Here’s a timely excerpt from my book Power Points in Time, all about winter solstice.
With love from me, and Happy Everythings. Paldywan.
To deal with winter we must consolidate, come together and work at it. This shift happens fully at winter solstice, when the darkness is maximal and everything stands still. It’s a time for celebration around the fire, eating and making merry – or perhaps sorting out some of the family stresses that no one had time to work through before!
We have made it through the changes and challenges of life and we find ourselves still here, together once again as a kinship group of blood, soul or commonality – and it’s a time for grandparents, for harking back and reflecting on a sense of posterity.
This is our family. Ultimately our family is humanity, but our emotional security needs require something more local and personal, made up of people whose names we know, with whom we have common history and/or genetics. We are capable of feeling a personal connection with and looking into the eyes of perhaps 50-80 people at any time – beyond this things get impersonal, no matter how friendly we might be. This is the basis of extended families, whether genetic or of the soul.
The fruits of the past year are shared and eaten, even to excess, after a solsticial pause for awareness or prayer, or for moments of wonder and goodwill. The seeds of the coming year are laid here in the relative quietness of this time of contemplation and rest. In former days when resources were meagre, the Yule feast represented a necessary stocking up of fat and nutrition to help everyone survive the winter. Modern affluence has turned this into an orgy of consumerist excess, sozzled stupor and TV overdoses, but it wasn’t always so.
To get through winter we must engage in regularised routines, fulfil our social obligations, act sensibly, pace ourselves and stay within the bounds of socially-acceptable behaviour. It’s time to be low-key, sleeping and recharging our batteries at the opposite end of the year to frenetic summertime, with its work and activity. Summer gives meaning to winter and vice versa. While autumn was a time of becoming, winter is a time for living with what we have and what we are. That’s what you get, and that’s that. If last year’s harvest was insufficient, you go hungry and hide in bed, lying low until a better time.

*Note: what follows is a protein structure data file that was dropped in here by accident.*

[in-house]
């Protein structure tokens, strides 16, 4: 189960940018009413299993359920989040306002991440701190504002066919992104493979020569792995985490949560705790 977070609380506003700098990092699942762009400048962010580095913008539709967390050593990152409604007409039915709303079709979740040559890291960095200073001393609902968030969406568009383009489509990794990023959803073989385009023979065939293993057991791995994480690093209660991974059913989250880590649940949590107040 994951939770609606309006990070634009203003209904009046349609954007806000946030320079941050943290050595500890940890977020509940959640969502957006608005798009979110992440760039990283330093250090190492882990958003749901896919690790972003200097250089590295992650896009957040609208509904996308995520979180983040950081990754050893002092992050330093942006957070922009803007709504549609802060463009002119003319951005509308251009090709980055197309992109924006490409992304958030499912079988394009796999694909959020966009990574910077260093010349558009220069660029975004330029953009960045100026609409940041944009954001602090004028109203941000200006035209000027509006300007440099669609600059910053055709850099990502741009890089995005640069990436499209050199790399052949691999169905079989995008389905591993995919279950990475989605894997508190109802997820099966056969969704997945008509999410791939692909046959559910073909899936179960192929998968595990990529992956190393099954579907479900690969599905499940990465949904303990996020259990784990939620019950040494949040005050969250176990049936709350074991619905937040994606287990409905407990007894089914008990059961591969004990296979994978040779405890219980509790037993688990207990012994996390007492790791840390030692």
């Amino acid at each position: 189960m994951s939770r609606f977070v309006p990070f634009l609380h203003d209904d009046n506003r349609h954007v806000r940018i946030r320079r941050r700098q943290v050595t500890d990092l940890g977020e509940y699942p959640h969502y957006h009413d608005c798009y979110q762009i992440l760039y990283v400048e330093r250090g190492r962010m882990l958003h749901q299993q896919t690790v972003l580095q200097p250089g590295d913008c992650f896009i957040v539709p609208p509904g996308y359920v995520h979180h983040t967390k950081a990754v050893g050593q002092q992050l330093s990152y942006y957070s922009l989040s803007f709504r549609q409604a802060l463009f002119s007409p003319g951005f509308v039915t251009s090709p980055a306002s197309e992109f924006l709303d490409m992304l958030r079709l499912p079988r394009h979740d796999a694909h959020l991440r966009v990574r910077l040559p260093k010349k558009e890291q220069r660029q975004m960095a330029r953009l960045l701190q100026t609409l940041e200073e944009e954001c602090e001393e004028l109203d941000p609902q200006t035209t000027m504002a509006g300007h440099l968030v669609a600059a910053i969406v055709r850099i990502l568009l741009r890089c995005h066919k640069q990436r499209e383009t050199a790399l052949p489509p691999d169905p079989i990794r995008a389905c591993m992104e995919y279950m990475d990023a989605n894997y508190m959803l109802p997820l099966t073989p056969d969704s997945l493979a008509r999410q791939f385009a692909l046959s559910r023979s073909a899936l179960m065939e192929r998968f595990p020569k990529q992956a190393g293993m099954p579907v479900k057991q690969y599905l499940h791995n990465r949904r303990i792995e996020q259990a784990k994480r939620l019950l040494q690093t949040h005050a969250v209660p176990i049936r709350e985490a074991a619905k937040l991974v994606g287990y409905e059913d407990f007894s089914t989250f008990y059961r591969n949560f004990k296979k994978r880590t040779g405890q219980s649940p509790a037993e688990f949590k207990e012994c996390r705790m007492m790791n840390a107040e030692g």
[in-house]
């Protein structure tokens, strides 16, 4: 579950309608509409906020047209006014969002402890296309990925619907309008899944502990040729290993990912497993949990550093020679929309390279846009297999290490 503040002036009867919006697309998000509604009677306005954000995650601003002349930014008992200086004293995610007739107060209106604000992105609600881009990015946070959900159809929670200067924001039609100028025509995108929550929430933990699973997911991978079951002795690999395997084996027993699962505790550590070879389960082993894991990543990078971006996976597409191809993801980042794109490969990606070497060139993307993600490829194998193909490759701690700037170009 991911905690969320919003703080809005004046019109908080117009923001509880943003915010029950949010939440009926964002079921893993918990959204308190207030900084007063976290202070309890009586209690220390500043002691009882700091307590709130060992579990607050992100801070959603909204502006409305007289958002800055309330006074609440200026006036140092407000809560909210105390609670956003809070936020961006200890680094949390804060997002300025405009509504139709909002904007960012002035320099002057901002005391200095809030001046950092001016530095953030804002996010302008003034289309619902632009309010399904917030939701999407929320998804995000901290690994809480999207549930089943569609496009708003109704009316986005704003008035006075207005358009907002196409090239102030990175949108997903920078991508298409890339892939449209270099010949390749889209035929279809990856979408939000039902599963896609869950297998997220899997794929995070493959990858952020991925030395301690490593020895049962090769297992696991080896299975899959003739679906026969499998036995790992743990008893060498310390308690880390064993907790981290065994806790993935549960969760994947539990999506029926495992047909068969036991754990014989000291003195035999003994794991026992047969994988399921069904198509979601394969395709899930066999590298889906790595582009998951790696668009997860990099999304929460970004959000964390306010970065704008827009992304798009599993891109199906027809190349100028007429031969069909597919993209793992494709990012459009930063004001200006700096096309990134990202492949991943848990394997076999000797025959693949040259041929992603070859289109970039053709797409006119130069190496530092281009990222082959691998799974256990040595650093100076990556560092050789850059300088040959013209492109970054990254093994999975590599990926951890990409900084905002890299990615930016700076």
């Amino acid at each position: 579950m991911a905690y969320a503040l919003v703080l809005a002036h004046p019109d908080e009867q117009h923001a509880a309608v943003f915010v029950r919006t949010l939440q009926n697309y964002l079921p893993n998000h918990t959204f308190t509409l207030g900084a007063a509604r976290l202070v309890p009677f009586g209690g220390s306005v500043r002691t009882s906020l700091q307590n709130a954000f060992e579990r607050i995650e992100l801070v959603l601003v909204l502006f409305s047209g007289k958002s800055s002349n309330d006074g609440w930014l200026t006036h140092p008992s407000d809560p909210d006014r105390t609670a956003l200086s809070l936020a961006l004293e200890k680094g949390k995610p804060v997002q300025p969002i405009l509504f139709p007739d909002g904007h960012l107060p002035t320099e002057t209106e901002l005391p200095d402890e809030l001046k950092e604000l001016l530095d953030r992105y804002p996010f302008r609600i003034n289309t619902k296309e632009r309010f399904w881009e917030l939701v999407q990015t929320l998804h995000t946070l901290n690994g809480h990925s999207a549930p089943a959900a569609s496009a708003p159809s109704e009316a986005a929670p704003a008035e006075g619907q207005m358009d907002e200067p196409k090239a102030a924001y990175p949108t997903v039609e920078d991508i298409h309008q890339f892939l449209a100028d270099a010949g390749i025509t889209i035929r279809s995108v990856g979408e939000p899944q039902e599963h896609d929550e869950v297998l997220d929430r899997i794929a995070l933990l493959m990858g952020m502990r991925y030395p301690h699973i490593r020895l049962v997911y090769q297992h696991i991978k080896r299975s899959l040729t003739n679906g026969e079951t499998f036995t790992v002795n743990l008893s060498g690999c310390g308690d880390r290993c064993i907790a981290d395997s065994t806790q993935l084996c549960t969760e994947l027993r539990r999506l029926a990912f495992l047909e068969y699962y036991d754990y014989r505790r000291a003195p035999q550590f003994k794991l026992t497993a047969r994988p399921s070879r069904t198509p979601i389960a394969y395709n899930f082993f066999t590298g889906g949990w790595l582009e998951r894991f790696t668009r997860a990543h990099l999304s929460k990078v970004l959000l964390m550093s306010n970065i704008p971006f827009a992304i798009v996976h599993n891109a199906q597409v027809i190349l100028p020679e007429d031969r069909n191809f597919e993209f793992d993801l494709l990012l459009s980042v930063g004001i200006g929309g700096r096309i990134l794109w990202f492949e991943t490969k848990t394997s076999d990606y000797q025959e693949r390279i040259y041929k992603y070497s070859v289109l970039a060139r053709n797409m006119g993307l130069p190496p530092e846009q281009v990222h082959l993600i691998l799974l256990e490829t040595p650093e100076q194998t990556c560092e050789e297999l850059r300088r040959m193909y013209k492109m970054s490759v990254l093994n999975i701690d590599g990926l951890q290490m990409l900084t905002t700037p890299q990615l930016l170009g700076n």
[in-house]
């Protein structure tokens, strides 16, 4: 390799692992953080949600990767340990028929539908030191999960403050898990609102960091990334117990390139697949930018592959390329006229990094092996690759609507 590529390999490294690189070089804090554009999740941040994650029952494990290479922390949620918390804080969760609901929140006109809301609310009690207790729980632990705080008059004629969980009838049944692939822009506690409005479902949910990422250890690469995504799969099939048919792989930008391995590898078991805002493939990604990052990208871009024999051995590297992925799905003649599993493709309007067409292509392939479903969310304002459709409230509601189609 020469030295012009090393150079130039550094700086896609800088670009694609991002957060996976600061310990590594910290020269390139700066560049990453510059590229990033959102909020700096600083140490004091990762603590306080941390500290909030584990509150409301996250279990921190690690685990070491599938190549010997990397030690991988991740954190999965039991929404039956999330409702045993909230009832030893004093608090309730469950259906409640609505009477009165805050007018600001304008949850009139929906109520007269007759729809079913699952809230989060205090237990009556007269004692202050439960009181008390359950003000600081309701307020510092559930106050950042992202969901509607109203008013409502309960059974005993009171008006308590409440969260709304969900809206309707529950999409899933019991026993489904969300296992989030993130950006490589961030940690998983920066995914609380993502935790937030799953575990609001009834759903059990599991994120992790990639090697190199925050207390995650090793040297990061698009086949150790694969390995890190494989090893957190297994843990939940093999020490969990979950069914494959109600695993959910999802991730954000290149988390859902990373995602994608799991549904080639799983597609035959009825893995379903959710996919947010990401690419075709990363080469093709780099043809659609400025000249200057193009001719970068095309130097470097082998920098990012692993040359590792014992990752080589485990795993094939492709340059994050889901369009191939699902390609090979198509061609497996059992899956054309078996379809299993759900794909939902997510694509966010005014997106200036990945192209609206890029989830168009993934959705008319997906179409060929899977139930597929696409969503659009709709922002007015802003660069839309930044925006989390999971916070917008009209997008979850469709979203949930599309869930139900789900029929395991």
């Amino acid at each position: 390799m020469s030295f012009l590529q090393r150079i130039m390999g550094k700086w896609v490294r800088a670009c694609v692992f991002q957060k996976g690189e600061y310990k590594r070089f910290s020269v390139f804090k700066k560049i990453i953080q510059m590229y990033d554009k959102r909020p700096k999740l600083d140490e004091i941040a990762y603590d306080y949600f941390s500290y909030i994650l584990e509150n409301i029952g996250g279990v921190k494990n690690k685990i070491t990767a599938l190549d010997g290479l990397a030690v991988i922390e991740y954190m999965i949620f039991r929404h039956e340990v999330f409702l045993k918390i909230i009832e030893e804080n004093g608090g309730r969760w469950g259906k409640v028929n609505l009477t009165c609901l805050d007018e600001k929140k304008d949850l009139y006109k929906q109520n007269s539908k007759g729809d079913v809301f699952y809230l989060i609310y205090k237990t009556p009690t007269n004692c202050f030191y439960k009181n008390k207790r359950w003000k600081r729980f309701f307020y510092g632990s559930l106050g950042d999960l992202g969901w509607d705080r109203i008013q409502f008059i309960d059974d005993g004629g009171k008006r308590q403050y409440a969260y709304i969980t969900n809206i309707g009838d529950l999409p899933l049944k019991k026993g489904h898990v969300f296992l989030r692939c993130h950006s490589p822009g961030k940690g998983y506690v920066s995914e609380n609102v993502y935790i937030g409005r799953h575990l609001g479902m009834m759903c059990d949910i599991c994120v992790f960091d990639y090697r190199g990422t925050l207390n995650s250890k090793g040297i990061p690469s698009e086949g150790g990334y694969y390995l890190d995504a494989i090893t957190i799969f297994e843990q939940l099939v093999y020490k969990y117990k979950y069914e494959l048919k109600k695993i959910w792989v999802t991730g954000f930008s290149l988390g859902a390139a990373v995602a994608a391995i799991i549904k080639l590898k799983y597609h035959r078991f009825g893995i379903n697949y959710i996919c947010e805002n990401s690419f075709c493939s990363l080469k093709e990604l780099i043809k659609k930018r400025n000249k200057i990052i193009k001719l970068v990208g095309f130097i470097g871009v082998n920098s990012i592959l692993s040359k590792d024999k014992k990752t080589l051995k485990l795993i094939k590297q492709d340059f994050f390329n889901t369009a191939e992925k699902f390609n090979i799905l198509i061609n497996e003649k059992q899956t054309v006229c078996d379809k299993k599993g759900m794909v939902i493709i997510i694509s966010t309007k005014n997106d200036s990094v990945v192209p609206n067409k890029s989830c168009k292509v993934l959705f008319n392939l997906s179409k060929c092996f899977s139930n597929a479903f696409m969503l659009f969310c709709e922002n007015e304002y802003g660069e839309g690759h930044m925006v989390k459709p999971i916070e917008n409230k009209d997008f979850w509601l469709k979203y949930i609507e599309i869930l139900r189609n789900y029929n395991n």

Forty-five days after winter solstice the ascending light is clearly evident. It’s still cold, perhaps even colder, but a change is apparent. This is the winter cross-quarter, Candlemas or Imbolc, when the Sun is around 15° Aquarius. By this time winter has been with us long enough to become tiresome, and something in us starts looking forward to a change. We relish the growing light. The first signs of growth will come in the weeks that follow – in Britain, that’s snowdrops followed by daffodils. In colder climes this is a snow-covered period of light and crispness, good for getting out the skis or skates, bringing in the felled logs on sledges from the forest, or breaking holes in the ice to drop a line through for fishing.
Acceptance of winter realities gives way to an urge for something different, a hankering for springtime. Yet the winter quarter is not done – not yet. The coming change is so great that we must be held awhile in arrested progress to help us put things on the right footing. Gardeners must dig the earth, spread compost and prepare seed-beds. Tools need fixing, houses need cleaning, things need sorting out – it’s a necessary time of preparation.
The back end of winter, leading up to spring equinox, is spent fulfilling our obligations to the situation we’re in, accepting that everything has its time. Something is stirring deep down – the hope, the aspiration, the necessary understanding that will act as a foundation for what is to come. By now we’re tired enough of winter to generate the will to wrench ourselves free of winter habits and move forward. A time of reality-adjustment is here, starting after Candlemas and peaking just before spring equinox.
You can get the book here, from Penwith Press
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